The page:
When I arrived in NZ from England at age 19, one of the first things I learned to do was milk cows.
My boyfriend at the time worked on a farm and had grown up on his parents’ dairy farm. His grandparents had also been farmers. I liked the cows instantly, they were so docile, and it was obvious what social and sensitive animals they were.
There was a real hierarchy among the herd and they hated being apart from one another, which I found touching. They were intelligent creatures too. It never occurred to me to wonder how on earth we as humans had come to dominate such a large animal.
Every day the routine was the same. The farm was huge, meaning they had to walk for several hours each day just to get to and from the milking shed twice a day. I used to feel sorry for them, trudging along in the rain or in the searing heat, all for the sake of five minutes’ spent in the milking shed.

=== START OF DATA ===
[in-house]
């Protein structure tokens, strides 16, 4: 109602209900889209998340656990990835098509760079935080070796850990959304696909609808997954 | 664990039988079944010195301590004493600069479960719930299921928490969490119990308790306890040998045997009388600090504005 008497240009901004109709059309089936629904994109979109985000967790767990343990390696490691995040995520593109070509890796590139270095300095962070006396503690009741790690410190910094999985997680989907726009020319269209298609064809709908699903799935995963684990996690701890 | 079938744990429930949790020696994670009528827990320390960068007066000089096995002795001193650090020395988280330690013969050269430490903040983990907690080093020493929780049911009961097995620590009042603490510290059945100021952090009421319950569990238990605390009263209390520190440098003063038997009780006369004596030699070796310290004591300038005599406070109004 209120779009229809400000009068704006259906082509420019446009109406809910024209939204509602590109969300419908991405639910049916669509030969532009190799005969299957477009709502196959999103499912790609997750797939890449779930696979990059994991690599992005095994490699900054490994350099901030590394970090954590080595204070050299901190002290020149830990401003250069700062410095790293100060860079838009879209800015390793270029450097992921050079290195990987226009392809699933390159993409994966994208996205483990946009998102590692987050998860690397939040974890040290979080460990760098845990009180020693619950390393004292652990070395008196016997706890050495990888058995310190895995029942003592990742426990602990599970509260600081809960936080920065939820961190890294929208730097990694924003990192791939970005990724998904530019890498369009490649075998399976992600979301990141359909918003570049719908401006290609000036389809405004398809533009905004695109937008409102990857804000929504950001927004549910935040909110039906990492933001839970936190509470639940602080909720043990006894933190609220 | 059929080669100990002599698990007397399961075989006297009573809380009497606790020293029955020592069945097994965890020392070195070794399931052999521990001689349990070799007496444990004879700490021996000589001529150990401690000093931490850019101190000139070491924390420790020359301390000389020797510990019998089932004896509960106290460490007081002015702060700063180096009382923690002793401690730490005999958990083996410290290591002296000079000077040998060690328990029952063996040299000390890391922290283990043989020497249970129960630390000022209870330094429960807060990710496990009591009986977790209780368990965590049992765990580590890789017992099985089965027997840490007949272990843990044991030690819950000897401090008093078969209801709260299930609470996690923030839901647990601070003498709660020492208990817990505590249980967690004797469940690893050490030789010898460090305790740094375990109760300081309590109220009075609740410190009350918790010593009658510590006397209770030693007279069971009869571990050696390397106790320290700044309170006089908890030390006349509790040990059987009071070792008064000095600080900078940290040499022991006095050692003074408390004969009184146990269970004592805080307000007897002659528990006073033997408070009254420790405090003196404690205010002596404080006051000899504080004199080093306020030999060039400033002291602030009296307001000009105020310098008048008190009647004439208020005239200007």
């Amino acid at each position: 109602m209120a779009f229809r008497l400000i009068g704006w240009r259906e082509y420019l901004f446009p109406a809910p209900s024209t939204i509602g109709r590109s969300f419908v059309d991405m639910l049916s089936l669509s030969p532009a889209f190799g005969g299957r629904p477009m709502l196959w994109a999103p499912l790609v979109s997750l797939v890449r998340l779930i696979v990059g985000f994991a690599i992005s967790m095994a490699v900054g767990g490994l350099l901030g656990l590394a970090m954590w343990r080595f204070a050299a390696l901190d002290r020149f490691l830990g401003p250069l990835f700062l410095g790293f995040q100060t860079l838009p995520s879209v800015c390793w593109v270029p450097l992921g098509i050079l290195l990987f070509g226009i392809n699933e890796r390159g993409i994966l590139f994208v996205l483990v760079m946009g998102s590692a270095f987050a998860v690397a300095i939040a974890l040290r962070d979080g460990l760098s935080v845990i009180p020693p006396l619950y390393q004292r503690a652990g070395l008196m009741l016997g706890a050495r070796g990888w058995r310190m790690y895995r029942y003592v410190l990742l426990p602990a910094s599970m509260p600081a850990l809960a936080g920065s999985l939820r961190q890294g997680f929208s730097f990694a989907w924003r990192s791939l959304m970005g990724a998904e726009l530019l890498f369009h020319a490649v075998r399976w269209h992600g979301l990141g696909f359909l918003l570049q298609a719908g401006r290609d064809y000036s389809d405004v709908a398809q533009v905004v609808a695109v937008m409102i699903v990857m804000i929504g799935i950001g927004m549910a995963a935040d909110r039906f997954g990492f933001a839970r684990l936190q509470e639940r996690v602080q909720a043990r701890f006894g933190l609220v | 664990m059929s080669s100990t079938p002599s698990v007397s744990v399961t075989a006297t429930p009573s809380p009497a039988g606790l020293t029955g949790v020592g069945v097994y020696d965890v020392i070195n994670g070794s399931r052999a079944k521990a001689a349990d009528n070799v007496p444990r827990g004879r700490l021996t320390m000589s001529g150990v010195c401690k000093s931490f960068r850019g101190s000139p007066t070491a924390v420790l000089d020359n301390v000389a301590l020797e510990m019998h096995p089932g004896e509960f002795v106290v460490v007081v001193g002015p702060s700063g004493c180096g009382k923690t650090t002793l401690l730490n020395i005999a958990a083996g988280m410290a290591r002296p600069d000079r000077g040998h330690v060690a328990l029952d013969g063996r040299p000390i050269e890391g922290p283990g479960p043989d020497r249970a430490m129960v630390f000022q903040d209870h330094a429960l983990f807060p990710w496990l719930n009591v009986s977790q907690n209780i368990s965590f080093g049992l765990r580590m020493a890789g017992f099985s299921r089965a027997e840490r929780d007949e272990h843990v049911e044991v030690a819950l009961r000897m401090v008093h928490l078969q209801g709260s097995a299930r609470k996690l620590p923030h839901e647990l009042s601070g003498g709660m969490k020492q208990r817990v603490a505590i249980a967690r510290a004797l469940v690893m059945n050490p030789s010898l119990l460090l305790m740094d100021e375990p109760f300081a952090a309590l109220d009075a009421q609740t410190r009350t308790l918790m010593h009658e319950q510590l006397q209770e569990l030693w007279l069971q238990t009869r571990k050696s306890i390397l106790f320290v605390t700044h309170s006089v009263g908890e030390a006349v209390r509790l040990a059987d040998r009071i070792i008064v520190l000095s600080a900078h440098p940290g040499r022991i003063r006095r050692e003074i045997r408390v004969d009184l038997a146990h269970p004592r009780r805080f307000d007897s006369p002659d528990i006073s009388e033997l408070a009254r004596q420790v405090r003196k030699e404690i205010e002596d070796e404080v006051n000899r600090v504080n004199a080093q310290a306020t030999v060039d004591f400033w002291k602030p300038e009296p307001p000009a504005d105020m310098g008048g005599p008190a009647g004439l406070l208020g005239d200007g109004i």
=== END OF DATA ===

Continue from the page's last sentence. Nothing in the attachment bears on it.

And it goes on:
All through Summer, they would hopelessly swat away the hordes of flies in vain, with their stumpy little tails. Not that you could really call them tails; the glorious long swishing ones they had been born with had been cruelly removed as calves, using rubber bands which cut off the circulation and left the tails hanging for weeks until the flesh rotted and eventually dropped off.
I didn’t think that was fair at all, that they had to lose something so vital to their own comfort so that we humans didn’t get whacked with it during milking, or – heaven forbid – it might get wet and dirty.
I actually found milking time enjoyable though. I was always kind to the cows, chatting away to them and singing away as I went along. It never crossed my mind for a moment that milking the cows was cruel and that we were stealing milk that was intended solely for growing baby calves.